Rep. Gerald McCormick of Chattanooga, the House Republican leader, spelled out the distinctions between the two parties on the issue.
“The difference between Democrats and Republicans is Democrats want to have a government answer for everything,” McCormick said. “And we don’t.
“What we want to do is keep the government out of the way of honest business people so they can create jobs. Some of the ways we can do that is through tort reform, where we don’t have trial lawyers crawling all over honest business people. Another way we can do that is by keeping taxes low and opposing an income tax.”
When asked how many jobs tort reform could produce, Republicans offered no figures.
“I don’t know how many jobs can be created by tort reform, but if we can create a better atmosphere in Tennessee, we will create jobs,” McCormick said.
Mark Cate, special assistant to the governor, reiterated the governor’s approach to explain what is playing out.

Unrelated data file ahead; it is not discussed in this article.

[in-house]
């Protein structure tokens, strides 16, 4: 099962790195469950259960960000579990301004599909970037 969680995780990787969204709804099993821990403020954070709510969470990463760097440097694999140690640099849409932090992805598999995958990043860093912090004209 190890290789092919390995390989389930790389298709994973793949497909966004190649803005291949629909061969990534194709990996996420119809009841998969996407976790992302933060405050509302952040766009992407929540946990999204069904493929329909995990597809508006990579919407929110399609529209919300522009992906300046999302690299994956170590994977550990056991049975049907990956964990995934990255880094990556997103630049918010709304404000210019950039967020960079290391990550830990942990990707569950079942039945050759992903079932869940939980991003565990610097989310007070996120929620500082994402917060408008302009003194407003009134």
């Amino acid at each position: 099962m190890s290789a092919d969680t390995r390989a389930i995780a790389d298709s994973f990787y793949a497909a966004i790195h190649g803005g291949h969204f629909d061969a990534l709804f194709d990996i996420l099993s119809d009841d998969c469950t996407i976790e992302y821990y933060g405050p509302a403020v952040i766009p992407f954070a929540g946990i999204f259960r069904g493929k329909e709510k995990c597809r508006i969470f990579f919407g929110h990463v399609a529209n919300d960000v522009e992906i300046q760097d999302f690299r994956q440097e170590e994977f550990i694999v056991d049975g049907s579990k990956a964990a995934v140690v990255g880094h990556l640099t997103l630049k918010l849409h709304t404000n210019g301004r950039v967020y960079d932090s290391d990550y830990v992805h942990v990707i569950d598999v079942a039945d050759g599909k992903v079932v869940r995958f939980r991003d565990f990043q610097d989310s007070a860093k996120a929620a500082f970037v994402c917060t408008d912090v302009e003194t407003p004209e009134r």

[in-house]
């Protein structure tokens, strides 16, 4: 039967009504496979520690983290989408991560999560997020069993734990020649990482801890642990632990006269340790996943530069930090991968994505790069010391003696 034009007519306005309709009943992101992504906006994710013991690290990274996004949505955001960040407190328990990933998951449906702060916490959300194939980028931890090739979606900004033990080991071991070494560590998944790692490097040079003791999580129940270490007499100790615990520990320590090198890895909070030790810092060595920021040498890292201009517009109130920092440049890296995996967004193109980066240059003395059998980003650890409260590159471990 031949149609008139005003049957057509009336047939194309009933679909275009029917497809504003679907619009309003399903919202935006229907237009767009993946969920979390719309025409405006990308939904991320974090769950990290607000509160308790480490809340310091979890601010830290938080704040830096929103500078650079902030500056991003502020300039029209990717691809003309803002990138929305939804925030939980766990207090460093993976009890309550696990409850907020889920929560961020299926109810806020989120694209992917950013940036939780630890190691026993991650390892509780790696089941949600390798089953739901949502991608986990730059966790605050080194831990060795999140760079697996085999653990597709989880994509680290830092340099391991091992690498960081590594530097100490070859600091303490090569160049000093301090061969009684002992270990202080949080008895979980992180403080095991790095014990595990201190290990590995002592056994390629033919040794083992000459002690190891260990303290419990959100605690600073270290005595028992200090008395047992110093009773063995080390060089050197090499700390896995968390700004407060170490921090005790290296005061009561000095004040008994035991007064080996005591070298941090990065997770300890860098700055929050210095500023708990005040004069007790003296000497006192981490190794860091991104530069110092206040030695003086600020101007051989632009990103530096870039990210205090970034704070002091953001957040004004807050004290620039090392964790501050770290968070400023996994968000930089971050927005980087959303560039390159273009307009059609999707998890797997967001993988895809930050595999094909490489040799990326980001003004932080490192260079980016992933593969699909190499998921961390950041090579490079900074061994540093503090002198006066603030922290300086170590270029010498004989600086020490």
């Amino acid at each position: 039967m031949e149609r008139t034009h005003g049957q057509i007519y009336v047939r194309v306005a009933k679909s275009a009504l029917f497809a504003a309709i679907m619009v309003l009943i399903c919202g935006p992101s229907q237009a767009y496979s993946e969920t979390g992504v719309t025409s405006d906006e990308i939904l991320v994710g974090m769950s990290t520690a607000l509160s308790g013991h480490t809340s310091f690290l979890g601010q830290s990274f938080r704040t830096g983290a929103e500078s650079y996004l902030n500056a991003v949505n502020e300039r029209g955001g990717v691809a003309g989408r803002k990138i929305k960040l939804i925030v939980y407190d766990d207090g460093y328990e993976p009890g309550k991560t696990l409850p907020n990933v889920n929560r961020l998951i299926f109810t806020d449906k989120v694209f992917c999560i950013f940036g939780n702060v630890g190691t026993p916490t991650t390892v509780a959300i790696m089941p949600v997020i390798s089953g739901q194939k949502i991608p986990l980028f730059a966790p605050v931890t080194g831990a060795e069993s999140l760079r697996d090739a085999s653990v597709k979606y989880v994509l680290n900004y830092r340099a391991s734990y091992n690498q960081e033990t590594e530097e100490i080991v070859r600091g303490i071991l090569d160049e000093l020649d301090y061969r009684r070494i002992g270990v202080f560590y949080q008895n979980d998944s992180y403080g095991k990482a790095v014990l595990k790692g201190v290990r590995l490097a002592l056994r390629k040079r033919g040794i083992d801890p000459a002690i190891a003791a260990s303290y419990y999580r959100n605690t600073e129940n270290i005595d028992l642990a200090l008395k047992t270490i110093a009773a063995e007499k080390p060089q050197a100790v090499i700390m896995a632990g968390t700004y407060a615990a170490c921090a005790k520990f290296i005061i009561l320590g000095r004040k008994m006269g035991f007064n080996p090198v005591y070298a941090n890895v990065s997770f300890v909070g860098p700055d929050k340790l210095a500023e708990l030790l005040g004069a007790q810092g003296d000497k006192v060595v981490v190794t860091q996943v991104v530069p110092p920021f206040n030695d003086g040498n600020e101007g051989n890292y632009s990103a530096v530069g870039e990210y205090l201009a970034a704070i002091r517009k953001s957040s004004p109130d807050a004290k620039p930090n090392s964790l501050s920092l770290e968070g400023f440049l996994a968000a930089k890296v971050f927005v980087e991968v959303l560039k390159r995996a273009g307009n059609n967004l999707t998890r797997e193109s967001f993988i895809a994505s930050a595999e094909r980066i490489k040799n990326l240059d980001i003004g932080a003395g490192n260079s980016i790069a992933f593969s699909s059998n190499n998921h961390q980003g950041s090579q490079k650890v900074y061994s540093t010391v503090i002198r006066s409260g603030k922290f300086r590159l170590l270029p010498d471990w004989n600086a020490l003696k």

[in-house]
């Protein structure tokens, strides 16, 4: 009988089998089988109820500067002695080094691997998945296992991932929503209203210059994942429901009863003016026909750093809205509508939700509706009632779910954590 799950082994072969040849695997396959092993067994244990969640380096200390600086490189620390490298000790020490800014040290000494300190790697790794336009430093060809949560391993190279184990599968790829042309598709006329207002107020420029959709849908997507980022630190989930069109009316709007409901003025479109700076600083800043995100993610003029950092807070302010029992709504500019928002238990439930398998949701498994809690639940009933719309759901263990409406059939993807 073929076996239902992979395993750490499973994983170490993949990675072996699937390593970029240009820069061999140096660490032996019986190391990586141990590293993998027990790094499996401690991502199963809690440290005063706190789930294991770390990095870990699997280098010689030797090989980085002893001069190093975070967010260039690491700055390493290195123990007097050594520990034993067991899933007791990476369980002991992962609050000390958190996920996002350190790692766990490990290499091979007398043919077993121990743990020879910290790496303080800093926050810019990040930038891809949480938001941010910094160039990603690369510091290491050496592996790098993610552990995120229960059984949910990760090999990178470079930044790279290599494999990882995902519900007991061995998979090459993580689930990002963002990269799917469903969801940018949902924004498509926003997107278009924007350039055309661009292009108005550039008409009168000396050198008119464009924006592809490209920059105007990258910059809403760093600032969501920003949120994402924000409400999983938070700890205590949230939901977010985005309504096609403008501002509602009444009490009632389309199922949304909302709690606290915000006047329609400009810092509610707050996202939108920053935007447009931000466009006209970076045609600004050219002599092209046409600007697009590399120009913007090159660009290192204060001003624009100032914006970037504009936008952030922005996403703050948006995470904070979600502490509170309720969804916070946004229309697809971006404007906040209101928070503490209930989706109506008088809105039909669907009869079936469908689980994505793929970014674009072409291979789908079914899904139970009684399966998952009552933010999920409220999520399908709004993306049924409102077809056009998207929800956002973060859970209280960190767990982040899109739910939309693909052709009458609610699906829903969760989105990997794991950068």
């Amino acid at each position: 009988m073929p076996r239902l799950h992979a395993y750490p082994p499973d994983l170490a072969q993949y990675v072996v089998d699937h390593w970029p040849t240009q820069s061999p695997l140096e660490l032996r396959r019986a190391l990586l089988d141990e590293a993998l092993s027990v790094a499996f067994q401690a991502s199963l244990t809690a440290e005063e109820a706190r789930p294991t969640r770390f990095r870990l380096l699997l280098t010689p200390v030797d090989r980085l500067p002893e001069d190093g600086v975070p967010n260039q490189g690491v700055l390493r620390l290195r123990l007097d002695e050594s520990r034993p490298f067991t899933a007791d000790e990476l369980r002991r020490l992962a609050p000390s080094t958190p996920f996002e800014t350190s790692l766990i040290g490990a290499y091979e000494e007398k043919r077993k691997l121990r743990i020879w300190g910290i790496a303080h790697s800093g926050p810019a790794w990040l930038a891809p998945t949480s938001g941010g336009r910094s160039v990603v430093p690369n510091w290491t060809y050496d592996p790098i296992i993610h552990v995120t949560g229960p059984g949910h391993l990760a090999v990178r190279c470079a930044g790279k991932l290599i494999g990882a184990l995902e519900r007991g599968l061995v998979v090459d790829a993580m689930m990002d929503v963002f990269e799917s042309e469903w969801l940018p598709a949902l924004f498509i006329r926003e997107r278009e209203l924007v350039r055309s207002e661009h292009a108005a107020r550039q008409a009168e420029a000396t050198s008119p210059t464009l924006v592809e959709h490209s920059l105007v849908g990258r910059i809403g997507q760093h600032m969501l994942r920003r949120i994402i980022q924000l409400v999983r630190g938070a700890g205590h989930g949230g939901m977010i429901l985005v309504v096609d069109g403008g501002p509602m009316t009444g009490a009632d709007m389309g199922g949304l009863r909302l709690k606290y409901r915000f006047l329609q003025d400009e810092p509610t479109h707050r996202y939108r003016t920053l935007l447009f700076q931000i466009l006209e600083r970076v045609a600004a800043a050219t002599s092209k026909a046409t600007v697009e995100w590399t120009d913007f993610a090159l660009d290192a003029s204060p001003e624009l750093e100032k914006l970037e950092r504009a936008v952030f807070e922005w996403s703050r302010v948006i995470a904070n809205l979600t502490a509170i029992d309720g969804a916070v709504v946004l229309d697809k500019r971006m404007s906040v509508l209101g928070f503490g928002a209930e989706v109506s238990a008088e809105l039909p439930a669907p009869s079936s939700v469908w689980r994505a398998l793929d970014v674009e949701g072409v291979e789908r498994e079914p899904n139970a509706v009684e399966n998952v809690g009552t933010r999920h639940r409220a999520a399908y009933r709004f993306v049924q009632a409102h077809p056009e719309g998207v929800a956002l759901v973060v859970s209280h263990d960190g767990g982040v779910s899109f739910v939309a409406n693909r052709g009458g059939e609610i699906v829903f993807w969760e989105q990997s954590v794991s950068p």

“I think it’s just a fundamental difference in philosophies,” Cate said. “The governor believes you cannot legislate jobs.
“In fact, as the governor has said over and over, what our job is is to make sure there are the appropriate rules and regulations and legislation in place to keep businesses accountable, but at the same time we’ve got to make sure they have the flexibility to do the things they need to do to create jobs.”
The Democrats have been marginalized in the Legislature with the newfound strength of the Republican majority, which is 20-13 in the Senate and 64-34-1 in the House. The press conference Thursday was an attempt by Democrats to recapture some of their reputation of looking out for the workforce. What has changed is the volume of that voice with the new Republican stronghold.
But Rep. Mike Turner, D-Old Hickory, the Democratic Caucus chairman in the House, emphasized the teamwork factor. He hopes some of the Democratic offerings will be too hard for Republicans to resist.
“They can either help us, or they can try to block what we’re doing for political reasons,” Turner said. “But they’re going to have a hard time voting against some of these bills we’ve got up here. It does not make political sense to do that.”